A structure called the “filter cube” usually holds the excitation filters and dichroic mirror. This filter cube reduces interfering light, known as “noise,” from muddying up the image or overwhelming the desired emitted light with ambient light.
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Using a Camera in Fluorescence Microscopes
Most of us used microscopes with eyepieces, while in school, but if one wishes to capture an image for later analysis, a camera is necessary. Cameras for use with microscopes contain millions of diodes, each of them with a semiconductor sensor that converts any light striking it into electrical current. Charge Coupled Devices (CCDs) and Complementary Metal Oxide Semiconductors (CMOS) comprise the most common semiconductors. The best choice of camera depends on the situation – for example, the required frame-rate, the noise level, and the sensitivity.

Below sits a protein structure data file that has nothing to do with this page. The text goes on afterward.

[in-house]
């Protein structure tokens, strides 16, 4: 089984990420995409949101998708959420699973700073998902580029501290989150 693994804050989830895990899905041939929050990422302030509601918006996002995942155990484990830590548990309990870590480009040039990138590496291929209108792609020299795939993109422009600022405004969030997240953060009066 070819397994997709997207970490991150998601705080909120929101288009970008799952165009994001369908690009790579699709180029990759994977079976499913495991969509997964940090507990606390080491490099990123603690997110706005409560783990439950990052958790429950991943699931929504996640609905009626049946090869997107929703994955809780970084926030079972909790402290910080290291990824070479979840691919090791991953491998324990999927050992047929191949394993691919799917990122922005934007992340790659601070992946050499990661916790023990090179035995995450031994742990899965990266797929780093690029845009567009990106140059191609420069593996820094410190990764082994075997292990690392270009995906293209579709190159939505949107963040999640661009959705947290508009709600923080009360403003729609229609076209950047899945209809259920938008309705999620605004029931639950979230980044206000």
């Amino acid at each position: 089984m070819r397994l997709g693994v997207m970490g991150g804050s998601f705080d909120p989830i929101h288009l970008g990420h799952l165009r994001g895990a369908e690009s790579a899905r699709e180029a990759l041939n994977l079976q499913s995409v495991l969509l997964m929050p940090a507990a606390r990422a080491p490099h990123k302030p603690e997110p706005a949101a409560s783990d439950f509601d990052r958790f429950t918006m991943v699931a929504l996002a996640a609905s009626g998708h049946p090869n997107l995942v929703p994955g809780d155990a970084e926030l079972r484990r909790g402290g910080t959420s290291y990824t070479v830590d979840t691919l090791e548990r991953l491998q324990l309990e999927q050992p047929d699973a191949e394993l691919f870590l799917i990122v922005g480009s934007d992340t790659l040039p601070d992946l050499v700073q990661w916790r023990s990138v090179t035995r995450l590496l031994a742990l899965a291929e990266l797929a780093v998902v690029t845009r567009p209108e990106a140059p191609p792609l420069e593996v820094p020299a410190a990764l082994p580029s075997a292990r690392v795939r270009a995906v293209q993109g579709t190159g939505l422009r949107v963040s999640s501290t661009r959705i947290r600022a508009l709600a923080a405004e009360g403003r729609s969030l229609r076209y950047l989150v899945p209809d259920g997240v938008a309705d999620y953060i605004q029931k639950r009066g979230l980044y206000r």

Scientific CMOS, known as sCMOS cameras offer low noise and rapid frame rates, yet their dynamic range and resolution are high, and they can offer this over a wide field of view. These cameras work well for high fidelity, quantitative research in situations of low-level light.
Another camera that enables fast detection of low-light fluorescence is the Electron Multiplied CCD camera. Fluorescence signals can be gradually accumulated, with high resolution and little noise, using a cooled CCD camera.
Light Sources in Fluorescence Microscopes